Christmas Carol Chronicles, Part XXI

You would think that after doing the show a number of times over the last week that I'd have a sense of how long it runs, yes?  No.  While I knew that the first act seemed shorter than the second, that was about all I knew for certain.  Being on the stage the whole time in a character as rich as Scrooge, I kind of get lost in the space/time continuum.

Based on what I observed yesterday, Act One appears to be 40-45 minutes long with the second being about an hour, plus or minus 10-15 minutes.  All I know for certain is that we were in our dressing room taking our make-up off at about a quarter past ten.

Everyone did great last night night.

"It was a giant leap forward," exclaimed director Jacqueline Russell as she came in the room for notes.  The lines are more solid, transitions are tighter and there was more energy.

"You're ready for an audience," she said.

These amazing volunteers are working hard to make this show something to remember.  I'm especially grateful for those who are muscling through despite being under the weather.  Tim Heggie, playing Bob Cratchit, has been suffering from a bad cold for a number of days.  Stephen Cantwell had to deal with a bout of strep throat and is only now starting to get his voice back.  And assistant stage manager Jack Bartlett was blue under the gills last night with a touch of stomach flu.  I heard rumblings of several other people dealing with gastrointestinal maladies.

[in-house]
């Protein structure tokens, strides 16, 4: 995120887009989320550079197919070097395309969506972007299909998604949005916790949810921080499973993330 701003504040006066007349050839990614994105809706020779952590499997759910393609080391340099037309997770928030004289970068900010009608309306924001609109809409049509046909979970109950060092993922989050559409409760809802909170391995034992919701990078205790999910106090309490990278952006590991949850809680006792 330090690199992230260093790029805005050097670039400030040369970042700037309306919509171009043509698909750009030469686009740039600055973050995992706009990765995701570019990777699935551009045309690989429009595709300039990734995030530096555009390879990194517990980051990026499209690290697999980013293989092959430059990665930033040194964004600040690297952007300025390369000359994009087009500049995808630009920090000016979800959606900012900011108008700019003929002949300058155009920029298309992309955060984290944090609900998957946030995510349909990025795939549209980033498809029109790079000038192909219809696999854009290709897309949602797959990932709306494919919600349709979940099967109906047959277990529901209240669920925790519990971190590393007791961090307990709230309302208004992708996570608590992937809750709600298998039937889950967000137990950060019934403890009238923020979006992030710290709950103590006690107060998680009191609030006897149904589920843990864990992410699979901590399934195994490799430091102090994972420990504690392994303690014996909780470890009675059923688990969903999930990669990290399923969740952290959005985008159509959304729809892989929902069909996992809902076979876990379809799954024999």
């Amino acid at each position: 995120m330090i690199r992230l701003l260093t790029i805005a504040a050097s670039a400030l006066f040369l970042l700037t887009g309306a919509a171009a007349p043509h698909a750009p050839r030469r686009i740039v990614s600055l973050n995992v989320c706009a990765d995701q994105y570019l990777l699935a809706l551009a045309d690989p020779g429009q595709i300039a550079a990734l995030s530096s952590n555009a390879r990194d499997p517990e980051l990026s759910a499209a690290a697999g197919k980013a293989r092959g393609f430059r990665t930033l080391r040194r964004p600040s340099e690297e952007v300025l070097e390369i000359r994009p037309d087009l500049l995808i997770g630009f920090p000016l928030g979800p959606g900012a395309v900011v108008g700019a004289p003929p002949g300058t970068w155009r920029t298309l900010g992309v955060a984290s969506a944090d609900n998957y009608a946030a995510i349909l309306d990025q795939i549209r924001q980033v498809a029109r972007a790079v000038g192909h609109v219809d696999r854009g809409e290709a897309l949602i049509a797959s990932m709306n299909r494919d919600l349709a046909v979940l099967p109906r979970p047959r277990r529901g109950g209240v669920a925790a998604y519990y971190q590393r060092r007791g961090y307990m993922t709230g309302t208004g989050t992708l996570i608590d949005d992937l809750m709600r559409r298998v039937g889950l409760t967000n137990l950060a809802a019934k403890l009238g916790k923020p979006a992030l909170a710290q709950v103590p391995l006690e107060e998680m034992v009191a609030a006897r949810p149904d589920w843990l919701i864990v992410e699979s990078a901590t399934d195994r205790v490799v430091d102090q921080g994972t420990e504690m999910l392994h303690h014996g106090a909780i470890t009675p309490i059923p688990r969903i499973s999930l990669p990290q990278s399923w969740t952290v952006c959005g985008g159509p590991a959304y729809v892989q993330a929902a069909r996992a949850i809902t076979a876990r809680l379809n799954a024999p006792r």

The rehearsal process unquestionably demands a lot from our bodies.  The amount of hours we spend working, outside of our regular work or school responsibilities, demands that we take extra good care of ourselves.  Eating well, getting as much quality sleep as we can, and drinking lots of water are essential.  All three can be challenging to do, despite our best intentions.

Tonight we will play in front of a few select invited guests.  Tomorrow we preview.  Friday we open.  In just over a week, we'll perform A Christmas Carol for the final time and scatter into the wind.

This is magic time, when all the work that has been done over the last 6 weeks begins to coalesce into an amazing theatrical experience, from the perspective of the audience and those of us playing the story.


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